Logitech survey reveals people prefer to work at home over a pay rise

A recent study has found that 42 per cent of Australians would rather work from home, than receive a pay rise.

HOME OFFICE: Would you prefer working from home or a pay rise?

HOME OFFICE: Would you prefer working from home or a pay rise?

The survey, by suppliers of video collaboration technology Logitech, was conducted throughout the country with some very surprising results.

Head of B2B ANZ, Logitech Sean Byrne said the stats demonstrated how people had taken to the new challenges of home offices and the importance of flexibility over money.

"I think it's incredible that people would choose to work from home as much as they'd like, rather than take a salary increase," he said.

The survey revealed 27 per cent of people do video conferencing in pyjama pants, and 5 per cent with no pants at all.

Tradies have been found to be a bigger distraction at home over children and pets, and a large number of people have the guts to take video calls in bed.

More people have had tradies knock on their door and distract them during a video call (23 per cent) than dogs barking or jumping on the table (21 per cent) or children arguing or crying (13 per cent).

Getting up close on video calls has prompted 25 per cent of people to alter their appearance as a result of seeing their blemishes - and other people's blemishes. These alterations included changing hair colour, removing excess hair and actual alterations to the face such as lip fillers, botox, new eyebrows and new eyelashes.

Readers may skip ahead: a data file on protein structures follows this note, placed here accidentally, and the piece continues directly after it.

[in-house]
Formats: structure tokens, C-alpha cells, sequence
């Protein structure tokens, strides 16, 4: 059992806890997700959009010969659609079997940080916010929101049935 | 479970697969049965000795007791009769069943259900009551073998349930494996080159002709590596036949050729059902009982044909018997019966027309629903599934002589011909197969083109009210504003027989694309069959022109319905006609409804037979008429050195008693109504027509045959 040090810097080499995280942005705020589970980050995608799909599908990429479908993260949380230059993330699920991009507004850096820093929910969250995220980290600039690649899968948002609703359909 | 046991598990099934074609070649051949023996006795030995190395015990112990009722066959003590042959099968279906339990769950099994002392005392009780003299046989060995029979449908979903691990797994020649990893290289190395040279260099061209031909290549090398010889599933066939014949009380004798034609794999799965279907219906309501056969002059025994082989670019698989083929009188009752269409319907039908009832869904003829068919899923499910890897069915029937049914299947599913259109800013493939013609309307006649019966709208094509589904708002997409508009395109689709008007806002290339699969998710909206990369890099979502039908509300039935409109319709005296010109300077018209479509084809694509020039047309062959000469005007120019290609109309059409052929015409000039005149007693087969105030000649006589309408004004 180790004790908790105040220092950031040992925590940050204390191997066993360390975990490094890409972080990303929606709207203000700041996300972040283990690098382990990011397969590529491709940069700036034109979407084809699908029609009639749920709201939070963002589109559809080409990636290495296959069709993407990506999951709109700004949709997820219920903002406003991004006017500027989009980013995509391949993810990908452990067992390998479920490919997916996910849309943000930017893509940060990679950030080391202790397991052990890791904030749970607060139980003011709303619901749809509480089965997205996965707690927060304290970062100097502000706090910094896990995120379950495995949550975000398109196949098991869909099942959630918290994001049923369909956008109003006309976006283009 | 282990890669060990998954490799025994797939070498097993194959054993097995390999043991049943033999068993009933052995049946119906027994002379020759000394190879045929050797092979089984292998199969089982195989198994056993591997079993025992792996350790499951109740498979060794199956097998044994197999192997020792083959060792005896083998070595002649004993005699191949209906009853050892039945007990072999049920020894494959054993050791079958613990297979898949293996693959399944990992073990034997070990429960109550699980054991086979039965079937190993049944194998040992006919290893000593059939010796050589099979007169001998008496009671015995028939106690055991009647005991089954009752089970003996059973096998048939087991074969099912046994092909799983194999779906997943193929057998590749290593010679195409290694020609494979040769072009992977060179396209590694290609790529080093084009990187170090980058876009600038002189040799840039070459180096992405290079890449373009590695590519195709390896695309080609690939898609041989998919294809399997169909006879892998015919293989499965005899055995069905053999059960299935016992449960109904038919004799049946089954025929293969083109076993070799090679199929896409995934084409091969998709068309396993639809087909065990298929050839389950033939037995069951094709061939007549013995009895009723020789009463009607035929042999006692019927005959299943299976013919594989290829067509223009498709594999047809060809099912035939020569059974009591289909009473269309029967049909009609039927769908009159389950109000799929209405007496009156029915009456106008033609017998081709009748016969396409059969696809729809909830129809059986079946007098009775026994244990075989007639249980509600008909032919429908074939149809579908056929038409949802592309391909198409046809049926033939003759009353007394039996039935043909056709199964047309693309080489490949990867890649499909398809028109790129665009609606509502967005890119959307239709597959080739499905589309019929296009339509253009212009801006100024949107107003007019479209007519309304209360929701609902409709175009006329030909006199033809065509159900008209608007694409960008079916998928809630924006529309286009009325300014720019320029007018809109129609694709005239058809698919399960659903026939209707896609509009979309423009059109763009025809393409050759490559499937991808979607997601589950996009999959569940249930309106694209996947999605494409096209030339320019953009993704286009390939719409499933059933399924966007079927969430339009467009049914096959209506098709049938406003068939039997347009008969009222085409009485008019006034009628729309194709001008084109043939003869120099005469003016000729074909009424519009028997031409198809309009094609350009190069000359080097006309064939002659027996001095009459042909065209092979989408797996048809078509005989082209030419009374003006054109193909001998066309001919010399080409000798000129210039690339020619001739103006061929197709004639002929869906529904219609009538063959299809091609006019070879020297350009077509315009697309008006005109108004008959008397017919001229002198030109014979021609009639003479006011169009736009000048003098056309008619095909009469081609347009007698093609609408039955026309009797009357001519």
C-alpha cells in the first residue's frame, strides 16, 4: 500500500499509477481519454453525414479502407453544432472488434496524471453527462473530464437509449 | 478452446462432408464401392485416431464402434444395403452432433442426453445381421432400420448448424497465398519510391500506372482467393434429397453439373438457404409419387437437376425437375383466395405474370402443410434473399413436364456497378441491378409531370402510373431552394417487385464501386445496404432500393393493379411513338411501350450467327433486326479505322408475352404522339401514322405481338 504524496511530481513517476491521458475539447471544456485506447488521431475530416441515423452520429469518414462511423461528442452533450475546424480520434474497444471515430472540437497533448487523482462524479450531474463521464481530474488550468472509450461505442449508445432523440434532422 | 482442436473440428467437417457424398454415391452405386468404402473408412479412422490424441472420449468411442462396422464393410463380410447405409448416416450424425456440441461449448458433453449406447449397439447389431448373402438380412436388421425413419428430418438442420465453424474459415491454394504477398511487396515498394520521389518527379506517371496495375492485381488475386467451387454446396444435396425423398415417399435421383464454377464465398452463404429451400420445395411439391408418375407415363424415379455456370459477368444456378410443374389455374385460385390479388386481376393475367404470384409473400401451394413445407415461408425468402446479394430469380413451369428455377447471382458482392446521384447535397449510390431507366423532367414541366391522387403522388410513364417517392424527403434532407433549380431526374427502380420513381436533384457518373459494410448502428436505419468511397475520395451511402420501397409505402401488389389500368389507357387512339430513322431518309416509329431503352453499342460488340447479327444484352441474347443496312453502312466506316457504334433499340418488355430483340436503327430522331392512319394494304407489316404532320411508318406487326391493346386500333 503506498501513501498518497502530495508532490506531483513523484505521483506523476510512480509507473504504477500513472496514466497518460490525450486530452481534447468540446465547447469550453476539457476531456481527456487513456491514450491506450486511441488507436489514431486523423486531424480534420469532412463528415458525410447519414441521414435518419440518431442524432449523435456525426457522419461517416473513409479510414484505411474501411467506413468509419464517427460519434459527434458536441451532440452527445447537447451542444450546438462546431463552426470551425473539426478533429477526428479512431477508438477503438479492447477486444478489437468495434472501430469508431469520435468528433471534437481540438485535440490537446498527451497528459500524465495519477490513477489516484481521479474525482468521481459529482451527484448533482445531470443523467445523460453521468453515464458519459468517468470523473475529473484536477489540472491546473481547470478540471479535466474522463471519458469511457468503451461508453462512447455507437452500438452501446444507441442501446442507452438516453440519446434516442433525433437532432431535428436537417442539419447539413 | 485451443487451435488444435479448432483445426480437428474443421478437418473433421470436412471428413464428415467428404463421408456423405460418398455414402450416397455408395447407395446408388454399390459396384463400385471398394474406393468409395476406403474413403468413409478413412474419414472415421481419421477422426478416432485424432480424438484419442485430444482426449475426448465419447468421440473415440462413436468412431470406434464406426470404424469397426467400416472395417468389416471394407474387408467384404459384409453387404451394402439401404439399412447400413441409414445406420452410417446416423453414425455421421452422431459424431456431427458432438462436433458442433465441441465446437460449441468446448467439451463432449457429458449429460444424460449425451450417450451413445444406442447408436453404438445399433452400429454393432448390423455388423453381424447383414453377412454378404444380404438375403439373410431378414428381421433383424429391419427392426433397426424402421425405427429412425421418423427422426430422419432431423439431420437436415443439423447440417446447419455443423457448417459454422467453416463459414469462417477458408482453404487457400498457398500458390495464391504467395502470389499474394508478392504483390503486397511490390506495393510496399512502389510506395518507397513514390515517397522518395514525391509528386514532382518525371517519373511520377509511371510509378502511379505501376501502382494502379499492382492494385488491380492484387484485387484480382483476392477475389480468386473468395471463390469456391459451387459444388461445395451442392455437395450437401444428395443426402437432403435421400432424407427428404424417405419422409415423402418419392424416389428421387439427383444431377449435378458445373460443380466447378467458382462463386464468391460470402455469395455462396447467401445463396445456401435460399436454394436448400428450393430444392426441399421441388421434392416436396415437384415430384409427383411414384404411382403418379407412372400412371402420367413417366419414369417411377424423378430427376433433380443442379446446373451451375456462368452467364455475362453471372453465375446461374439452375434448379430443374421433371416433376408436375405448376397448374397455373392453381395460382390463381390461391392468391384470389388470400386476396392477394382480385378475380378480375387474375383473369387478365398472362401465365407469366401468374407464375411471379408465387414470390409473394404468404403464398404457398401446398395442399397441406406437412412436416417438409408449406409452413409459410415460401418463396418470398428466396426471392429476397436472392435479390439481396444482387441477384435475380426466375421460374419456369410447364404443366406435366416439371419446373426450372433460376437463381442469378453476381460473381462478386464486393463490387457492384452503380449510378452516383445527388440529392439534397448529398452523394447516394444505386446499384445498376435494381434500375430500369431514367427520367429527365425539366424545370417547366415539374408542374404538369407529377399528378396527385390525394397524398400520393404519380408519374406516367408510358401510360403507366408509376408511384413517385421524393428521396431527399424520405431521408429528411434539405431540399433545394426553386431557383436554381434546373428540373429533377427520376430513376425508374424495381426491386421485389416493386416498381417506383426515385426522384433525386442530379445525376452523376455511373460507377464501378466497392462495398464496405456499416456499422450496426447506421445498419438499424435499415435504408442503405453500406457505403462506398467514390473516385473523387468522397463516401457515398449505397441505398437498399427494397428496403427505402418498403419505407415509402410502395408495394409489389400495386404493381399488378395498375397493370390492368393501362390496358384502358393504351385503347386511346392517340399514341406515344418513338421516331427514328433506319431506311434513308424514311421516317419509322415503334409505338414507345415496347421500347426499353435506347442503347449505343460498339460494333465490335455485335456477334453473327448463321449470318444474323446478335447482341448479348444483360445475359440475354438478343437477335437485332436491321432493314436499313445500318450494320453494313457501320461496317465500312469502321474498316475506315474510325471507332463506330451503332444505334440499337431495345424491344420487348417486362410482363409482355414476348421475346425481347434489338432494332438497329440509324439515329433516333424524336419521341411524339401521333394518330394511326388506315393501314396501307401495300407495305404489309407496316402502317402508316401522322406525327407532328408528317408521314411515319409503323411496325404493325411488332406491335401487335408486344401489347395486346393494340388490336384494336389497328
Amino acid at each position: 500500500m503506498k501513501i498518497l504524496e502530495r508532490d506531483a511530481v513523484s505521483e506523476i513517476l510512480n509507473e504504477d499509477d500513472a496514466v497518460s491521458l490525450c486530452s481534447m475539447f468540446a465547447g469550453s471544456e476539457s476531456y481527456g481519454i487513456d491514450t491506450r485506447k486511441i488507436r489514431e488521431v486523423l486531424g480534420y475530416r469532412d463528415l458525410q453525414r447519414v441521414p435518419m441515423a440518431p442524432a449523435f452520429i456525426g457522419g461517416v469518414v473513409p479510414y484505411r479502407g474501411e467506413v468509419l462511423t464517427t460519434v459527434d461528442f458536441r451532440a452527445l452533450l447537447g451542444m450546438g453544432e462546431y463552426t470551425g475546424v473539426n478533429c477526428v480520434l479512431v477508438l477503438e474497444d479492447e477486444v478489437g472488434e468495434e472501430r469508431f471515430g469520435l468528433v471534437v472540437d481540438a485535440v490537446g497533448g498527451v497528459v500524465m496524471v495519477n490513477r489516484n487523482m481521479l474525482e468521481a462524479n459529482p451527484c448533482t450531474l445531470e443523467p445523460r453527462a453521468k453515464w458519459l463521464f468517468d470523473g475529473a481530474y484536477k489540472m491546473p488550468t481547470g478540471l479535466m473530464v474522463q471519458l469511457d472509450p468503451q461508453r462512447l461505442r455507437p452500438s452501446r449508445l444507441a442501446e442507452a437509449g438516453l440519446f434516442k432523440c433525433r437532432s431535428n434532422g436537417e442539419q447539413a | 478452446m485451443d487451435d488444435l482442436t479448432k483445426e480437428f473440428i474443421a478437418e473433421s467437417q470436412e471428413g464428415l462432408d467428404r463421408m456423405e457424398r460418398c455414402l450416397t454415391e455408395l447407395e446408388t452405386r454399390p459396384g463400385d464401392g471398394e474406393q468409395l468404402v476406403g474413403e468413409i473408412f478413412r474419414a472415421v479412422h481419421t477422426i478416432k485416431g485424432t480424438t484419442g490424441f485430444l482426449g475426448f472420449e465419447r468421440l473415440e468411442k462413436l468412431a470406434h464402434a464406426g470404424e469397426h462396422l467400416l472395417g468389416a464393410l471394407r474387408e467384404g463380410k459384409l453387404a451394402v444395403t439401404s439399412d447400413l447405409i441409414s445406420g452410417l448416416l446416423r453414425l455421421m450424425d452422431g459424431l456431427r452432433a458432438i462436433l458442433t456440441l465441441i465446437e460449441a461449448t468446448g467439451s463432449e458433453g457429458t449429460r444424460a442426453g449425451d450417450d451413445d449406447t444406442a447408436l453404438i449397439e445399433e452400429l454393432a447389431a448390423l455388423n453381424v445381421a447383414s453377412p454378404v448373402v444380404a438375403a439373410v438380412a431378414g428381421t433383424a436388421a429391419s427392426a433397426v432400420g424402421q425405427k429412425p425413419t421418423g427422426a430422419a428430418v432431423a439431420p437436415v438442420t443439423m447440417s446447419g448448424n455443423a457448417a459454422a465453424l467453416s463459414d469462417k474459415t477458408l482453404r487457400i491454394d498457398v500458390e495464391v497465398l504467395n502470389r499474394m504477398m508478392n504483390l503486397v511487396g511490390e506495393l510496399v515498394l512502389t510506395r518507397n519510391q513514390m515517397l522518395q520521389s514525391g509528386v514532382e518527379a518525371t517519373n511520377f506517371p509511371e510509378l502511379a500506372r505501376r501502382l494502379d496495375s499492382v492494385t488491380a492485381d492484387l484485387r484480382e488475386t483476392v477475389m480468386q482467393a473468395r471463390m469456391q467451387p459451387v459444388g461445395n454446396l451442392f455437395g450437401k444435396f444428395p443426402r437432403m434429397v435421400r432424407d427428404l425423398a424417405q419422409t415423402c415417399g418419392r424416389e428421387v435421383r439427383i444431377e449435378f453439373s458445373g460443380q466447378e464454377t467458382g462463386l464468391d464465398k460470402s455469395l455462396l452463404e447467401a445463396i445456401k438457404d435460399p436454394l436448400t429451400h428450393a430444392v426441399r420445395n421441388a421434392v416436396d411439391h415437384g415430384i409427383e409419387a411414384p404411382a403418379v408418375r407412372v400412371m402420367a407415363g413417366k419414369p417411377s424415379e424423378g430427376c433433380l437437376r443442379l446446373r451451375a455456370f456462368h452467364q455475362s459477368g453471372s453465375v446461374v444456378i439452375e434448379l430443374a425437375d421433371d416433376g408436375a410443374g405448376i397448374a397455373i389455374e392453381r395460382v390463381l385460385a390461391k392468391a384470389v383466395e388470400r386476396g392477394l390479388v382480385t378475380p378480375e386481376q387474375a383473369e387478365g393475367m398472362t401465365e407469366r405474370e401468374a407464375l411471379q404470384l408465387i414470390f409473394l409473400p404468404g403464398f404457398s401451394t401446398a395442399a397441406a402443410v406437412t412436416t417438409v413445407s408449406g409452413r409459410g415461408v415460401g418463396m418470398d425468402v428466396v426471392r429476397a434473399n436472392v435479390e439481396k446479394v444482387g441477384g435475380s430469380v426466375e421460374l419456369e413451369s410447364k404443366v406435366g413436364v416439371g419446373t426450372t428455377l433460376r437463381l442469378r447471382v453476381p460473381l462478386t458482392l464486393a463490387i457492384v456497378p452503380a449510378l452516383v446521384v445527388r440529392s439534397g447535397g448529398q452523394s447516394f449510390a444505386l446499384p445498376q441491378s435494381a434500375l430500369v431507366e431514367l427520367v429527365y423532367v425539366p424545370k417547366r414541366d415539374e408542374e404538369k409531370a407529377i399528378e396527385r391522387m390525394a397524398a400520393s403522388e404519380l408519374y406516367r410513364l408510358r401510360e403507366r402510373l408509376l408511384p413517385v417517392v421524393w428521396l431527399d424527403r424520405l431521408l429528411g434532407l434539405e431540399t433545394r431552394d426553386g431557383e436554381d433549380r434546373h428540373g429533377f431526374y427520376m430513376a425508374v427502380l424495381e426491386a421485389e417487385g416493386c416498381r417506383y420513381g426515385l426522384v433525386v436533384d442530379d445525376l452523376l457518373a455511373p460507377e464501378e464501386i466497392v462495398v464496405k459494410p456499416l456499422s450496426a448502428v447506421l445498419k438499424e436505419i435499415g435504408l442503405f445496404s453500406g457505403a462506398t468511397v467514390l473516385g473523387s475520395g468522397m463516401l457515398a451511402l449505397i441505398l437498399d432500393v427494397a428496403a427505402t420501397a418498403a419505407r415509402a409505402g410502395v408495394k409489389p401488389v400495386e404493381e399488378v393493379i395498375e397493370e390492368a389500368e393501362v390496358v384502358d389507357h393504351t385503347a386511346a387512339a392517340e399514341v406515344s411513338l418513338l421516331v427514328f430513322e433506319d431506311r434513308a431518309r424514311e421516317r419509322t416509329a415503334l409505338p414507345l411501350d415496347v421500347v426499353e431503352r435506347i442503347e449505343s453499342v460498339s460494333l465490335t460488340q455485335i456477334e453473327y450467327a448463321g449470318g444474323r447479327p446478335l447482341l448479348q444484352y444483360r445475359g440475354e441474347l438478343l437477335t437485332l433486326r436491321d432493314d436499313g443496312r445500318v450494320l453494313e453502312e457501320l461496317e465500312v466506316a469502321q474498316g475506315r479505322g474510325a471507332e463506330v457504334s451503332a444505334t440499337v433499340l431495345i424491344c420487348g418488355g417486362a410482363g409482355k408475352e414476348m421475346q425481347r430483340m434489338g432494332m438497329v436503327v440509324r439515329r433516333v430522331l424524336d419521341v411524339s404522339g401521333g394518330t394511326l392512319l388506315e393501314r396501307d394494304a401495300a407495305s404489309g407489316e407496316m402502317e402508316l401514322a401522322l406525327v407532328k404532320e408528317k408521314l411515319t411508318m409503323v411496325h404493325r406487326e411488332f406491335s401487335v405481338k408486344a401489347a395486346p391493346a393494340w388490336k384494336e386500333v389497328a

Many people have developed new hobbies during the Covid period and a whopping 40 per cent of Aussies have become more active.

"While lockdowns make people want to leave the house and exercise, it's fantastic that so many people are walking, running and riding bikes for the first time. Many people are also taking up arts and crafts too, such as photography, learning a new language, drawing and even knitting", said Mr Byrne.

A total of 64 per cent agreed that video conferencing saved travel time for work and client meetings allowing for a greater work life balance.

"The survey results showed that video conferencing during this tricky time was allowing more people to speak to colleagues that they might not otherwise do. Almost three quarters of respondents reported an increase in their work efficiency from video conferencing and this is absolutely incredible", Mr Byrne said.